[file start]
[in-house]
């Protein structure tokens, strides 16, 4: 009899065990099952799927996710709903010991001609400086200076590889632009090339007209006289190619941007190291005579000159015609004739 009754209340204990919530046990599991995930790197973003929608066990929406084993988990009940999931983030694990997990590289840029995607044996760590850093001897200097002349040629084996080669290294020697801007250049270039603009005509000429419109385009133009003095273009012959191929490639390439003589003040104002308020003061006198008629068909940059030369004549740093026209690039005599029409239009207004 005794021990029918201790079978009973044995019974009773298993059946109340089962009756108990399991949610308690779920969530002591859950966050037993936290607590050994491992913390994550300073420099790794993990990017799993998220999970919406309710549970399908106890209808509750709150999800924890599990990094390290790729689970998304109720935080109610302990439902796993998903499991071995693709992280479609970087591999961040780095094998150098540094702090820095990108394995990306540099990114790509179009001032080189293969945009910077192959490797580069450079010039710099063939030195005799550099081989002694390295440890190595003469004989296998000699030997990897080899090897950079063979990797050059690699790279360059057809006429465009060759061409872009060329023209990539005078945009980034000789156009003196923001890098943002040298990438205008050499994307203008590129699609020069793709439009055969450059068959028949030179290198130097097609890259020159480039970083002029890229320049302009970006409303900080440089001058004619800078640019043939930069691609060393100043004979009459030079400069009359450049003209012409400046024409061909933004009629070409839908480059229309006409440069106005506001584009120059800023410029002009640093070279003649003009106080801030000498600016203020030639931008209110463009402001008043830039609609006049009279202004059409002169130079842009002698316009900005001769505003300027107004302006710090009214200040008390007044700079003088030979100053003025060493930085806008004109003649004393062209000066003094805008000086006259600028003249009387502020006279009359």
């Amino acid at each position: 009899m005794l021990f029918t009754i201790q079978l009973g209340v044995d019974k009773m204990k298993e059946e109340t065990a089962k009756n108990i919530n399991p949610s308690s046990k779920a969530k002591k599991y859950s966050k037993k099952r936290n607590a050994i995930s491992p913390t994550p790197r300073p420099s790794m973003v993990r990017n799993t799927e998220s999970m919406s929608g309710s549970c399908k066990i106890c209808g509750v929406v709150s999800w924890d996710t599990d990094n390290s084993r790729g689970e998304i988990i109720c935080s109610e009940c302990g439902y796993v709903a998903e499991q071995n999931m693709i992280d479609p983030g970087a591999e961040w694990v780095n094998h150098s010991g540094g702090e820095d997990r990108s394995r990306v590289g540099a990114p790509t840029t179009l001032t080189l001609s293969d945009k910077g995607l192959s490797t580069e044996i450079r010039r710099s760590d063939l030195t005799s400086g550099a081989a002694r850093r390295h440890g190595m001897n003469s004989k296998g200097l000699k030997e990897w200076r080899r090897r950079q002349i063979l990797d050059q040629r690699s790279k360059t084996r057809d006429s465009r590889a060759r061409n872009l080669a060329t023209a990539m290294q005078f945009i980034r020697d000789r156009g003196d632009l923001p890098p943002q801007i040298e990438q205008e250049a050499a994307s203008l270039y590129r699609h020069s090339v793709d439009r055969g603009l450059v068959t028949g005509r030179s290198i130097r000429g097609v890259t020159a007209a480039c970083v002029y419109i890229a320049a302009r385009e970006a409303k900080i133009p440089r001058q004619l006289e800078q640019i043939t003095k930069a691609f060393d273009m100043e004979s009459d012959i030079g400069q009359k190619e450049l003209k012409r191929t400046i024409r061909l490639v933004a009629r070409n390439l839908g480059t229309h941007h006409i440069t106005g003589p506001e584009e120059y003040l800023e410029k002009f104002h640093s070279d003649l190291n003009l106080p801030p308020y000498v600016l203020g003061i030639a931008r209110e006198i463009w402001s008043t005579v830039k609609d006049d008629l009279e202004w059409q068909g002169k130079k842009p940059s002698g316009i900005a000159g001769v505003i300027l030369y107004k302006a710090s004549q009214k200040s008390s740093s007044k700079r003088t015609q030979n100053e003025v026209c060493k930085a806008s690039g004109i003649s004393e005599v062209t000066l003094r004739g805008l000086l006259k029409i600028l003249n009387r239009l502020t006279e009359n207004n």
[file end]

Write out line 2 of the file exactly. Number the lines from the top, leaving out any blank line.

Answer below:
């Protein structure tokens, strides 16, 4: 009899065990099952799927996710709903010991001609400086200076590889632009090339007209006289190619941007190291005579000159015609004739 009754209340204990919530046990599991995930790197973003929608066990929406084993988990009940999931983030694990997990590289840029995607044996760590850093001897200097002349040629084996080669290294020697801007250049270039603009005509000429419109385009133009003095273009012959191929490639390439003589003040104002308020003061006198008629068909940059030369004549740093026209690039005599029409239009207004 005794021990029918201790079978009973044995019974009773298993059946109340089962009756108990399991949610308690779920969530002591859950966050037993936290607590050994491992913390994550300073420099790794993990990017799993998220999970919406309710549970399908106890209808509750709150999800924890599990990094390290790729689970998304109720935080109610302990439902796993998903499991071995693709992280479609970087591999961040780095094998150098540094702090820095990108394995990306540099990114790509179009001032080189293969945009910077192959490797580069450079010039710099063939030195005799550099081989002694390295440890190595003469004989296998000699030997990897080899090897950079063979990797050059690699790279360059057809006429465009060759061409872009060329023209990539005078945009980034000789156009003196923001890098943002040298990438205008050499994307203008590129699609020069793709439009055969450059068959028949030179290198130097097609890259020159480039970083002029890229320049302009970006409303900080440089001058004619800078640019043939930069691609060393100043004979009459030079400069009359450049003209012409400046024409061909933004009629070409839908480059229309006409440069106005506001584009120059800023410029002009640093070279003649003009106080801030000498600016203020030639931008209110463009402001008043830039609609006049009279202004059409002169130079842009002698316009900005001769505003300027107004302006710090009214200040008390007044700079003088030979100053003025060493930085806008004109003649004393062209000066003094805008000086006259600028003249009387502020006279009359």